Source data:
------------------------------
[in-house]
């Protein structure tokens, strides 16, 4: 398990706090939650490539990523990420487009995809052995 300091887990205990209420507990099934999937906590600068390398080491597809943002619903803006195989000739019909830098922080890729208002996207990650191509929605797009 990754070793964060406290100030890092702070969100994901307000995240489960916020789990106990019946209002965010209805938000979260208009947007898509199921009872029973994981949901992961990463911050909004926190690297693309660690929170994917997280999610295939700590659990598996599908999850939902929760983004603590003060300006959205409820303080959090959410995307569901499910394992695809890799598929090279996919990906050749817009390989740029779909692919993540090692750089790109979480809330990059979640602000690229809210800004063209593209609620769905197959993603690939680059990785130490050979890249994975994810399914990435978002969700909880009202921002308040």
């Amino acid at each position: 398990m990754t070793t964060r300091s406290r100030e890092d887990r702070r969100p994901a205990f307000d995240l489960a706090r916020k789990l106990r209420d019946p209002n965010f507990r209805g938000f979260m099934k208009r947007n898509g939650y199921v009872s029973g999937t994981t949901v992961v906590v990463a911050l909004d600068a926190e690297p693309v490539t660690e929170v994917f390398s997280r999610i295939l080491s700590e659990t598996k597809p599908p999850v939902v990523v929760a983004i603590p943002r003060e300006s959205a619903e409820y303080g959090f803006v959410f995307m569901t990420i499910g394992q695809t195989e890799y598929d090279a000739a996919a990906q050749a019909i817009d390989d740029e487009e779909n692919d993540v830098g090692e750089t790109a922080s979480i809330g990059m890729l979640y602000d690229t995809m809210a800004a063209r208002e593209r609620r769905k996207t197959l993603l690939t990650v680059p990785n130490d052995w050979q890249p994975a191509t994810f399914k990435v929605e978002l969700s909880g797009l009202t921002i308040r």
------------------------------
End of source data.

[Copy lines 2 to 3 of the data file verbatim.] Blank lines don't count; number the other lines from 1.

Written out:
């Protein structure tokens, strides 16, 4: 398990706090939650490539990523990420487009995809052995 300091887990205990209420507990099934999937906590600068390398080491597809943002619903803006195989000739019909830098922080890729208002996207990650191509929605797009 990754070793964060406290100030890092702070969100994901307000995240489960916020789990106990019946209002965010209805938000979260208009947007898509199921009872029973994981949901992961990463911050909004926190690297693309660690929170994917997280999610295939700590659990598996599908999850939902929760983004603590003060300006959205409820303080959090959410995307569901499910394992695809890799598929090279996919990906050749817009390989740029779909692919993540090692750089790109979480809330990059979640602000690229809210800004063209593209609620769905197959993603690939680059990785130490050979890249994975994810399914990435978002969700909880009202921002308040």
């Amino acid at each position: 398990m990754t070793t964060r300091s406290r100030e890092d887990r702070r969100p994901a205990f307000d995240l489960a706090r916020k789990l106990r209420d019946p209002n965010f507990r209805g938000f979260m099934k208009r947007n898509g939650y199921v009872s029973g999937t994981t949901v992961v906590v990463a911050l909004d600068a926190e690297p693309v490539t660690e929170v994917f390398s997280r999610i295939l080491s700590e659990t598996k597809p599908p999850v939902v990523v929760a983004i603590p943002r003060e300006s959205a619903e409820y303080g959090f803006v959410f995307m569901t990420i499910g394992q695809t195989e890799y598929d090279a000739a996919a990906q050749a019909i817009d390989d740029e487009e779909n692919d993540v830098g090692e750089t790109a922080s979480i809330g990059m890729l979640y602000d690229t995809m809210a800004a063209r208002e593209r609620r769905k996207t197959l993603l690939t990650v680059p990785n130490d052995w050979q890249p994975a191509t994810f399914k990435v929605e978002l969700s909880g797009l009202t921002i308040r």